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The Gaelic Athletic Association Eyes a Gambling Ban After a Spike In Problem Gambling:
The GAA’s health and well-being committee is set to declare a gambling ban proposal at February’s Congress. The proposal states that players aren’t allowed to bet on matches and contests that they are participating in.
While the UK government is currently considering a ban on sports teams displaying the logo of betting companies on their shirts, the Irish government continues to “drag its heels” on introducing new legislation around the area of online gambling.
The College of Psychiatrists of Ireland called in December for an “urgent ban” on gambling advertising in sports, saying that Covid-19 was a breeding ground for what was already “a hidden epidemic” and “a public health crisis”.
In 2018, the GAA took the admirable move of introducing a complete ban on sponsorship by gambling companies with the support of 93 percent of delegates at the Annual Congress.
The GPA subsequently put forward a motion last year that lobbied for the outlawing of gambling advertisements by broadcasters during GAA games.
That was passed on to Central Council and while the ability to implement it lies with improved government legislation, the players’ bodies say they will continue to fight the corner on it.
GAA Athletes Shouldn’t Be The Promoters Of Gambling:
The sudden increase in gambling addiction among GAA members has urged its health committee. The GAA is currently working on the stipulations of the proposal. The gambling ban will prohibit club members and inter-county players to wager on sports matches in which they are involved.
Ireland’s biggest gambling operators Paddy Power Betfair and Boylesports halted bets for underage sports betting events earlier this year. GAA’s rulebook doesn’t have prohibitions in taking bets from GAA athletes. Players are currently not restricted to placing bets on their matches, their team, or their opponents.
Health Committee Aims To Prevent Gambling Addiction:
Addiction counselor Justine Campbell of the GAA Health and well-being committee has said that it’s now relevant to apply preventative policies within the ranks of the GAA.
“I believe we could be in crisis territory in five years’ time if we don’t put in place rules and regulations. Now is the time to start responding before it is too late,” he remarked. The health and wellbeing committee is bringing a submission to Congress in February that no player would be allowed to gamble on any of his own competitions, be it club or county. This is a step forward, but it is probably only the first step. In fairness to Croke Park, they’re not shirking responsibility.”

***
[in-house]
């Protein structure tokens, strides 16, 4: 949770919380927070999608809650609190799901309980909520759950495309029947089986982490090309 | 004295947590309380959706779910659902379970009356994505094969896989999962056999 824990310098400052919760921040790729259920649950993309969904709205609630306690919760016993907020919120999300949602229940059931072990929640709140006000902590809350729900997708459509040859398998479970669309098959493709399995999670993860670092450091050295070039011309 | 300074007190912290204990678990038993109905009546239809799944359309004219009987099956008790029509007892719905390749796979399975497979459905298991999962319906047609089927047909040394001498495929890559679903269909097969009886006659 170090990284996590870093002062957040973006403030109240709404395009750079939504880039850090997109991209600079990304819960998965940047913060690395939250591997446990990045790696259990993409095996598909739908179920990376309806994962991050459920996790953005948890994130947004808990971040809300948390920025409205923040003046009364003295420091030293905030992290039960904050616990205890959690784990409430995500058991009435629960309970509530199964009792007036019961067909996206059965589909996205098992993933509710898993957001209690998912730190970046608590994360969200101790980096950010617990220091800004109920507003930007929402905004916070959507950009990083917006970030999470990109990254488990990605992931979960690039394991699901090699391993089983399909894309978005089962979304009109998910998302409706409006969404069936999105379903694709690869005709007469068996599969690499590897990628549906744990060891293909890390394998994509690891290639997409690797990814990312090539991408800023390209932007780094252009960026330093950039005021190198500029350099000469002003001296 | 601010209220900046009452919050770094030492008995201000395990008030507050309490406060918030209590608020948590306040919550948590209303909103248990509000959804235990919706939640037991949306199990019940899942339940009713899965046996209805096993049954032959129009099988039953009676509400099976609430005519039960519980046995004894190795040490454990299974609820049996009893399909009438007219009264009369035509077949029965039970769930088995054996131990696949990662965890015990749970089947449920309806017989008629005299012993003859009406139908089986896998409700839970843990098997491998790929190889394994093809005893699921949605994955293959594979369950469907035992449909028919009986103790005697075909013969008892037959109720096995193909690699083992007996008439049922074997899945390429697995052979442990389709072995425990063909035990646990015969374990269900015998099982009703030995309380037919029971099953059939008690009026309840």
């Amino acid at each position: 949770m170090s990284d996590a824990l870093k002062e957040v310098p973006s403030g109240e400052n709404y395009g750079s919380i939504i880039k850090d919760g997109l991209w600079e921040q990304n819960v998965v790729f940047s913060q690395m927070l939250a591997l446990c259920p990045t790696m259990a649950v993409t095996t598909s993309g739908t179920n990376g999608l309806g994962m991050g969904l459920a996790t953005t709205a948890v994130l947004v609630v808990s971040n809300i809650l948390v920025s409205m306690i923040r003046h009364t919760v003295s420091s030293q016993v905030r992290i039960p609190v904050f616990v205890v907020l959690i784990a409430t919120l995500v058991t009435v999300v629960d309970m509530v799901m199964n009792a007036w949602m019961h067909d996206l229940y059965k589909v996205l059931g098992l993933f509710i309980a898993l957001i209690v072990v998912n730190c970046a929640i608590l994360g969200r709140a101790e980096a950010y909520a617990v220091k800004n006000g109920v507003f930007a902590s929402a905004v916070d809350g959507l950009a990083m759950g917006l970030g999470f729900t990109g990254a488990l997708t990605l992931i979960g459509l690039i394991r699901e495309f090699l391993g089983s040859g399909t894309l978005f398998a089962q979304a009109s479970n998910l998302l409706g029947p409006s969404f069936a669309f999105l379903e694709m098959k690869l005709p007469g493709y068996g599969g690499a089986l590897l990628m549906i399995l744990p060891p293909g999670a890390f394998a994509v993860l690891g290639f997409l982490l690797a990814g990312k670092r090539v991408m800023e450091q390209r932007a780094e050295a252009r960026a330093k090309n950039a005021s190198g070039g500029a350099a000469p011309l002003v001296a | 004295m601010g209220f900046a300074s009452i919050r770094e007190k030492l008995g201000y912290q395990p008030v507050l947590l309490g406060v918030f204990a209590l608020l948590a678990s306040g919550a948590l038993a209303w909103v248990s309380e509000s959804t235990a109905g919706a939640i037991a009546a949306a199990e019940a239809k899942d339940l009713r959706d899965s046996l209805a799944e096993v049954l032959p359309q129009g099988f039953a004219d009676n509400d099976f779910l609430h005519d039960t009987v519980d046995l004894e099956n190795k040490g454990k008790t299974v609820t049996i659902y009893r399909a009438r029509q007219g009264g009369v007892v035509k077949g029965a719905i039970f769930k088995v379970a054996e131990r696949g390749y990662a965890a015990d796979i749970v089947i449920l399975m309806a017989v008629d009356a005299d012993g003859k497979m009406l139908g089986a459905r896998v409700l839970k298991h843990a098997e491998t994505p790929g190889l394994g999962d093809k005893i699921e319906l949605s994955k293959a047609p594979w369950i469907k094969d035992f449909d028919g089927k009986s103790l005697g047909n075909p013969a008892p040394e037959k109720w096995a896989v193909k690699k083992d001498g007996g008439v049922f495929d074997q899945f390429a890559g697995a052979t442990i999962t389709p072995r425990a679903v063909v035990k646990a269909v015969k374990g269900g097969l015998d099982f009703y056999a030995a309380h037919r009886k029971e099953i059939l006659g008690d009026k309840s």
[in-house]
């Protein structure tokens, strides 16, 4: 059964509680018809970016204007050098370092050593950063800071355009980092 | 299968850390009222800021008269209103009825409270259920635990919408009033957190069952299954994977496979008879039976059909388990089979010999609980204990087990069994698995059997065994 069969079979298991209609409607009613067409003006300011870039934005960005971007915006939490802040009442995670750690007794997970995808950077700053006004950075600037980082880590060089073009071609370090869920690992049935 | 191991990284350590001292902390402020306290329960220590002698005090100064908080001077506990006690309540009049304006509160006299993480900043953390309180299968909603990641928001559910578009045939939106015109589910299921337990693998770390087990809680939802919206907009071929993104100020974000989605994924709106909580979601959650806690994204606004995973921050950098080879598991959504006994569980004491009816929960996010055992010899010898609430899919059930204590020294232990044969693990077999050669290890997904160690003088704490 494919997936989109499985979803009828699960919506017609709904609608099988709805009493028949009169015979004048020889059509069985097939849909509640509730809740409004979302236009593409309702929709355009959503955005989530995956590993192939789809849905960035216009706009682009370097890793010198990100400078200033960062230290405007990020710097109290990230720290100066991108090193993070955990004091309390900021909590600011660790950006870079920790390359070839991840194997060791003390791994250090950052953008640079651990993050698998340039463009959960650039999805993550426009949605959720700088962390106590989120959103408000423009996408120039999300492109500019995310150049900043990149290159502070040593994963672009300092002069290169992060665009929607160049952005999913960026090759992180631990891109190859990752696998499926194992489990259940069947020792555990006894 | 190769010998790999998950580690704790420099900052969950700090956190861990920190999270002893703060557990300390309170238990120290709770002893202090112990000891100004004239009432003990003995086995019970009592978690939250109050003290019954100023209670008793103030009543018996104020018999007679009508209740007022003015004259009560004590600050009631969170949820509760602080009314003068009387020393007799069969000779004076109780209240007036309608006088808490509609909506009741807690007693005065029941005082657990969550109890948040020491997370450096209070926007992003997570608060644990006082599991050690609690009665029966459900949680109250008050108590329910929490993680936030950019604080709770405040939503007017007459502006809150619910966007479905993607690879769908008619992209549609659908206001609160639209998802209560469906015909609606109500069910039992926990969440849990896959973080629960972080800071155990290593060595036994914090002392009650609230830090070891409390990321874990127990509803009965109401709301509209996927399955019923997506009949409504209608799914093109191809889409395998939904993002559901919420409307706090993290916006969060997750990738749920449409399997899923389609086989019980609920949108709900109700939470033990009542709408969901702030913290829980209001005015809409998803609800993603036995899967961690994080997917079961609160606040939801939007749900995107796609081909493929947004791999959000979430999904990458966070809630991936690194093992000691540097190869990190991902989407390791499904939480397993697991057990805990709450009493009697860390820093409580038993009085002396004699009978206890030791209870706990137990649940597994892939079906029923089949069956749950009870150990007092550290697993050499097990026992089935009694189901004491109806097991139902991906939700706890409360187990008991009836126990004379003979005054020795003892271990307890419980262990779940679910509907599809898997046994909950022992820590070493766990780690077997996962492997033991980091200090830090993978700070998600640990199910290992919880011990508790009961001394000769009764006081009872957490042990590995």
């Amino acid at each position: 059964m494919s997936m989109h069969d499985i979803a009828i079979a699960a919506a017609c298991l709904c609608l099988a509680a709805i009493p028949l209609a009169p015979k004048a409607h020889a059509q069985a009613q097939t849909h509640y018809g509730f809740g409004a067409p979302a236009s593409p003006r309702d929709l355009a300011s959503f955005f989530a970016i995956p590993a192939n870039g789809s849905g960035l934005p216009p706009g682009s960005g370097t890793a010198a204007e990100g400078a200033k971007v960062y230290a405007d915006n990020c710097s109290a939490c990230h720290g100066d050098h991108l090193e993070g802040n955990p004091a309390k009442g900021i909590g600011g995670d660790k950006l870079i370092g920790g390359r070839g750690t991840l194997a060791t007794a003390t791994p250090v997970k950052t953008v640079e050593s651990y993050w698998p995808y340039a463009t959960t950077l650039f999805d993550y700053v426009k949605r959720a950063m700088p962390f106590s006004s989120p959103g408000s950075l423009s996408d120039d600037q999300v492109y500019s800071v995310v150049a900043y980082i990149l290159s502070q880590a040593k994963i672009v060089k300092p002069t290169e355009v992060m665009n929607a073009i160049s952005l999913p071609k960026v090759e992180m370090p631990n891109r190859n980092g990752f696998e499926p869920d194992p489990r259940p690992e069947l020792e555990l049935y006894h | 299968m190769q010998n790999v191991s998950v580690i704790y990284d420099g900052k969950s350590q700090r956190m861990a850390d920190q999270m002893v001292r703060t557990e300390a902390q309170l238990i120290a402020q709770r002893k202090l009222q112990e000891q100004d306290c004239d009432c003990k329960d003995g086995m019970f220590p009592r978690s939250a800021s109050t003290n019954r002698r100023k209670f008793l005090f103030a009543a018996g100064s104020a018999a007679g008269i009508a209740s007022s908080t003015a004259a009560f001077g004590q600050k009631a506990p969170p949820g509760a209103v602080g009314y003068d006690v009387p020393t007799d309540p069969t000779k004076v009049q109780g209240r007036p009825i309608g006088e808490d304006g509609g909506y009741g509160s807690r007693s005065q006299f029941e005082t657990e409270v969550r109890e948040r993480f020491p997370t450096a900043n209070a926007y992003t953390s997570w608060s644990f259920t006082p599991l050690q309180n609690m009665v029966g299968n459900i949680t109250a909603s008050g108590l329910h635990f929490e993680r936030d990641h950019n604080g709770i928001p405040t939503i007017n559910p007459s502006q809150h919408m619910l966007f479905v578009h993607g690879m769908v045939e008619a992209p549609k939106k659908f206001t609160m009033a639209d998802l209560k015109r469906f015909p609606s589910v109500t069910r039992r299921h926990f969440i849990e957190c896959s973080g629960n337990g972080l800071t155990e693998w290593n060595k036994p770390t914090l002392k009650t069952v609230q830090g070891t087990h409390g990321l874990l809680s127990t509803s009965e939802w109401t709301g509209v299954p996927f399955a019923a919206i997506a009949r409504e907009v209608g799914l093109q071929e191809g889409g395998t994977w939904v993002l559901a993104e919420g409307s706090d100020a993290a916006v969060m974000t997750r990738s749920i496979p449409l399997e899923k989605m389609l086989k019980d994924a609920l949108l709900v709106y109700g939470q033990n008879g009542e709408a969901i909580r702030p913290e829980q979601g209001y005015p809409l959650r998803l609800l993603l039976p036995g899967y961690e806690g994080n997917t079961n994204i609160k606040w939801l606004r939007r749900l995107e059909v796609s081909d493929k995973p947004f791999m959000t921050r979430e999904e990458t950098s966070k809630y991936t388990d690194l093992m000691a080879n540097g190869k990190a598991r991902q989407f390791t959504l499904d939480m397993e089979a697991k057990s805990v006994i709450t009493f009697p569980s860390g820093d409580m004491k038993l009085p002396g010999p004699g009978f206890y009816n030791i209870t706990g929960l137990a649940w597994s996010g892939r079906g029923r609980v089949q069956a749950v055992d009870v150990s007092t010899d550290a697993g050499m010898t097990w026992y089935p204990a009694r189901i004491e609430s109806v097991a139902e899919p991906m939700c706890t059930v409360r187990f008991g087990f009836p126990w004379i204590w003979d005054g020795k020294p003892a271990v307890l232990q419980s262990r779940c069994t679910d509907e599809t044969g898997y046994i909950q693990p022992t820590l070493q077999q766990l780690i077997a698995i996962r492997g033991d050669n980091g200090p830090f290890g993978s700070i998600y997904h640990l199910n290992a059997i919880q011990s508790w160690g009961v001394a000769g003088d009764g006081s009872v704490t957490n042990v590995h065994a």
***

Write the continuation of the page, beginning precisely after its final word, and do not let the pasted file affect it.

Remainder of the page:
Mr. Campbell says that elite-level athletes are more prone to get caught up in gambling. It’s an addiction that is not easily moderated compared to drugs and alcohol since there are no physical consequences.
Gambling Ban Legislation Is Obsolete:
Campbell believes top-level players are more likely to be “caught up” by gambling, as opposed to drugs or alcohol, as there are no physical ramifications. Gambling legislation was last introduced in this country in 1956.
An ESRI report in 2018, commissioned by the GAA and GPA both, reported that as many as 80 percent of players felt they had teammates who were gambling on a “daily or weekly” basis.
The GPA helps inter-county players who encounter gambling problems, but former Leitrim footballer Colin Regan, the GAA’s Community, and Health manager, says the statutory health services in Ireland that would attend to ordinary club members are “less”.
Regan believes that the government must come forward with legislative changes around gambling advertising in sports.
“I’d hope to look back in a generation’s time and see a whole culture shift within squads around gambling.
“I hope we’ll also be looking back from a legislative perspective on something similar to the change in tobacco advertising in sport, where we look back now and think ‘how could we allow that association to be so dominant and prevalent at the time?’. You hope we’ve evolved as a society,” he said.
Irish gambler punters rank third highest in losses per capita of any country in the world, pumping €14m per day into an industry whose growth has exploded again during the pandemic.
The GAA’s approach to banning sponsorship contrasts with other major sports. In last season’s Premier League, gambling companies appeared on the front of 10 clubs’ shirts, paying a combined £69m in sponsorship.
The Gaelic Athletic Association (GAA) is taking steps to confront the escalating problem of gambling addiction within its ranks. With a proposal for a gambling ban under consideration, the GAA’s health committee aims to prevent players from betting on matches they are involved in. Concerns over addiction and the influence of gambling on athletes have prompted these measures. While the GAA’s ban on gambling sponsorship is commendable, legislative changes are necessary to curb the growing issue. As Ireland grapples with high gambling losses, the GAA’s proactive approach signals a broader cultural shift and underscores the need for updated gambling legislation.